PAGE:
Biomimetic composites by surface-initiated polymerization of cyclic lactones at anorganic bone: Preparation and in vitro evaluation of osteoblast and osteoclast competence
Article first published online: 28 JUN 2013
Copyright © 2013 Wiley Periodicals, Inc.
Journal of Biomedical Materials Research Part A
Volume 102, Issue 6, pages 1755–1766, June 2014
How to Cite
How to cite this article: 2014. Biomimetic composites by surface-initiated polymerization of cyclic lactones at anorganic bone: Preparation and in vitro evaluation of osteoblast and osteoclast competence. J Biomed Mater Res Part A 2014;102A:1755–1766., , , , , , , , .
- Issue published online: 18 APR 2014
- Article first published online: 28 JUN 2013
- Accepted manuscript online: 15 JUN 2013 04:27AM EST
- Manuscript Accepted: 6 JUN 2013
- Manuscript Revised: 30 APR 2013
- Manuscript Received: 9 FEB 2013
- USAMRMC Award. Grant Number: W81XWH-09-1-0745
- biomimetic material;
- bone graft;
- hydroxyapatite composite;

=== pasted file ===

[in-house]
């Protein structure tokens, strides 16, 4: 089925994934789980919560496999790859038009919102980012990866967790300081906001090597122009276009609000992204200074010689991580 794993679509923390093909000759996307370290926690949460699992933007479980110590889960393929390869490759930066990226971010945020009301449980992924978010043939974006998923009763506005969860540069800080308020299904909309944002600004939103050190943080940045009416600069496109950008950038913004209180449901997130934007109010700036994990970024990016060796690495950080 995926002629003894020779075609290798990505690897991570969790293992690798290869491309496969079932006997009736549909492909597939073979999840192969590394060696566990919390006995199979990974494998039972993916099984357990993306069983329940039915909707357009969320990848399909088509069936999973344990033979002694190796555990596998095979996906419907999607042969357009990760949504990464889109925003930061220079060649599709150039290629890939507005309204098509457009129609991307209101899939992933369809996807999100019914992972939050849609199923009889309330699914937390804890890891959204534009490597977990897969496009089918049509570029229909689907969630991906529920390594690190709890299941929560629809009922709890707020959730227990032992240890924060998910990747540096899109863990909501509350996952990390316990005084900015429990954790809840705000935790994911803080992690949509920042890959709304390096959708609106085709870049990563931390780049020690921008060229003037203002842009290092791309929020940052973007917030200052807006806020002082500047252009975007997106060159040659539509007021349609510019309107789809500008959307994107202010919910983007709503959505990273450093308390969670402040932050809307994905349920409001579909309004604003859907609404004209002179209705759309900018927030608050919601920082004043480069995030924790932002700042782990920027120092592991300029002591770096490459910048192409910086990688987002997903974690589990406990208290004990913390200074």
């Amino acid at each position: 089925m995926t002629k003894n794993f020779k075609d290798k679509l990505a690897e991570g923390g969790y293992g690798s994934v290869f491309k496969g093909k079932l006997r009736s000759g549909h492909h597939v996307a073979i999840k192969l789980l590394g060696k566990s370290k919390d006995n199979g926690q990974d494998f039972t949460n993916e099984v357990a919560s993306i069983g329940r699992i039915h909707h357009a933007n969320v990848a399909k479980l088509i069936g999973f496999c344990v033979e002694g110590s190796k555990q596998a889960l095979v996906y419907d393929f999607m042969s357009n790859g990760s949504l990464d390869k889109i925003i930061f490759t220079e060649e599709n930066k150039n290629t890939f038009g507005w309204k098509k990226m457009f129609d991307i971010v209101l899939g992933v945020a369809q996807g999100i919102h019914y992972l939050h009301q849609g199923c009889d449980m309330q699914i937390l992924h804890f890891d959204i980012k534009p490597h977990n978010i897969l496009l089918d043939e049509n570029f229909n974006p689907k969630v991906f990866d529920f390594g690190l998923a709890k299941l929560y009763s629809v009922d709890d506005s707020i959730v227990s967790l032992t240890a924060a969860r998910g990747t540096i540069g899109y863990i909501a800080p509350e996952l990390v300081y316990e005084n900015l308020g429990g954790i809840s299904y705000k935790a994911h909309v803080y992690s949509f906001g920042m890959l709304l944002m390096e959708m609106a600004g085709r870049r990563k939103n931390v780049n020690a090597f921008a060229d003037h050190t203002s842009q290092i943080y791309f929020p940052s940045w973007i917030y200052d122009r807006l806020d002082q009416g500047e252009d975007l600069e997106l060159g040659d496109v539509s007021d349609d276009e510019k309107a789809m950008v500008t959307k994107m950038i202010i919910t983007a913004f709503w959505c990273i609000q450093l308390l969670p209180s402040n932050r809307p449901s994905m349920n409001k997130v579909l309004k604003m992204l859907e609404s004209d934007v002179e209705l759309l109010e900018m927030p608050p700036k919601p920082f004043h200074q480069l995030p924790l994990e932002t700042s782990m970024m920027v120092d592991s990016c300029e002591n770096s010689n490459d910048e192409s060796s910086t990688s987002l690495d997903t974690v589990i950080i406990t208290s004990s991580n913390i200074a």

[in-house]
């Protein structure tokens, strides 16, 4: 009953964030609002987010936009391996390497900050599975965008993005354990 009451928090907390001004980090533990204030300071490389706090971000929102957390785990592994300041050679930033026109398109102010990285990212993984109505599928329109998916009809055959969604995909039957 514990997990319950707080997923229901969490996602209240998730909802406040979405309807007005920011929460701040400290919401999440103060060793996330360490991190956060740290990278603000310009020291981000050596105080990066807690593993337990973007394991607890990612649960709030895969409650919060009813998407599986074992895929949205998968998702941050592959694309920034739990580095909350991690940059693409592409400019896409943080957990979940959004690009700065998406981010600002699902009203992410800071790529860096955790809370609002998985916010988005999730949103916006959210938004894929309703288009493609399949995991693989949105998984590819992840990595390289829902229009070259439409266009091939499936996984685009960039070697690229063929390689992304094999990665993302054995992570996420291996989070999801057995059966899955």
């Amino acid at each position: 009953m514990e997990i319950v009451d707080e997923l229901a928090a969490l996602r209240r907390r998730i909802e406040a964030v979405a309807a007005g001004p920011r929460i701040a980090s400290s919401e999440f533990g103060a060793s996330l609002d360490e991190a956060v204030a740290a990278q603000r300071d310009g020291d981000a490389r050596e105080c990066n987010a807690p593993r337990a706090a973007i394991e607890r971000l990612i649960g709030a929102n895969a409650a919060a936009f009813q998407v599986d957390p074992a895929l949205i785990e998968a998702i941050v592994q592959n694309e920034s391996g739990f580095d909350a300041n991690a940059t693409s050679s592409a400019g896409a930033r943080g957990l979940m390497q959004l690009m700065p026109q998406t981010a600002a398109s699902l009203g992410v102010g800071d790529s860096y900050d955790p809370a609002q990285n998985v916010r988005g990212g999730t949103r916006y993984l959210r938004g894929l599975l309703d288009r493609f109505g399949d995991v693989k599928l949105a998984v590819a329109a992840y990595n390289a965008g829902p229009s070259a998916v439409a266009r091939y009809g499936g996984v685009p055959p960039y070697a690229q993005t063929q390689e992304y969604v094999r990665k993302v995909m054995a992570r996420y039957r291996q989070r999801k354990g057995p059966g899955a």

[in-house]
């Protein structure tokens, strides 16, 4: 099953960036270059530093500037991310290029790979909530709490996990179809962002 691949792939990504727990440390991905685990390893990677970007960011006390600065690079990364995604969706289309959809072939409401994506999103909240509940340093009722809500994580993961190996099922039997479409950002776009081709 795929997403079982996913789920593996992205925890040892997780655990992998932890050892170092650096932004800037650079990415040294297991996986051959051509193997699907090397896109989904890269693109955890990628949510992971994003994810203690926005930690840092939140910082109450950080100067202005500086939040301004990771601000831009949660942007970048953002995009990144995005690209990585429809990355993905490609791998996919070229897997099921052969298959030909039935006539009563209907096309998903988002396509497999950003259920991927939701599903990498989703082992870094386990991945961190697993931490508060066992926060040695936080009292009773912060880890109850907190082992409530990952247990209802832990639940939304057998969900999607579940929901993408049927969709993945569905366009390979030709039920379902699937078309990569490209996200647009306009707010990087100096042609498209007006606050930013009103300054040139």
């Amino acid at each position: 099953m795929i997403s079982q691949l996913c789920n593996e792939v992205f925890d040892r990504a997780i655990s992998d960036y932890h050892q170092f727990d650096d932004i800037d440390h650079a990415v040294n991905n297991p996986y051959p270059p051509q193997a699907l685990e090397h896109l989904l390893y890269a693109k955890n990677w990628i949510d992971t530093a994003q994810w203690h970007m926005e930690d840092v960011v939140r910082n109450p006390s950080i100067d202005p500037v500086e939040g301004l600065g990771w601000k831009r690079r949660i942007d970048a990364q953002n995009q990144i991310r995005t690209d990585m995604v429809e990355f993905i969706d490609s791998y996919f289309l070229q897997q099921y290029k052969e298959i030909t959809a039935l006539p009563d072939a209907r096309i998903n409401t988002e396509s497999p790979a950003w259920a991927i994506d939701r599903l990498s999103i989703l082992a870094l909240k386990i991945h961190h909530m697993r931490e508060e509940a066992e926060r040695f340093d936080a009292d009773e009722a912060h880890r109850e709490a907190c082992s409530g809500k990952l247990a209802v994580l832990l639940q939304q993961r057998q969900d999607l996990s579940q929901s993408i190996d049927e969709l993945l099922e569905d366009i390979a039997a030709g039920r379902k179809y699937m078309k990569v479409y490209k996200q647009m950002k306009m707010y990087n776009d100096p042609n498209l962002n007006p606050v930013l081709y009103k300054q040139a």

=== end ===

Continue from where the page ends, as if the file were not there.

- anorganic bone;
Biomimetic composites were constructed using anorganic bone to initiate the polymerization of cyclic lactones. The resulting anorganic bone/polylactone composites preserve the inorganic structure and the mechanical properties of the original bone. Thermal conditions used to prepare the anorganic bone were shown to control the surface functionalities, surface area, and crystallinity, all of which influence the rates of subsequent polymerizations. Thermal pretreatment of anorganic bone was examined as a function of time and temperature, ranging from 400°C to 800°C. Polymerization rates of different monomers were also compared. Additionally, in vitro evaluations of anorganic bone/poly-l-lactide and anorganic bone/polyglycolide composites for osteoblast and osteoclast competence suggest that these composites are good candidates for potential in vivo use, since both composites promoted osteoblast differentiation. The anorganic bone/poly-l-lactide composite also promoted osteoclast differentiation. © 2013 Wiley Periodicals, Inc. J Biomed Mater Res Part A: 102A: 1755–1766, 2014.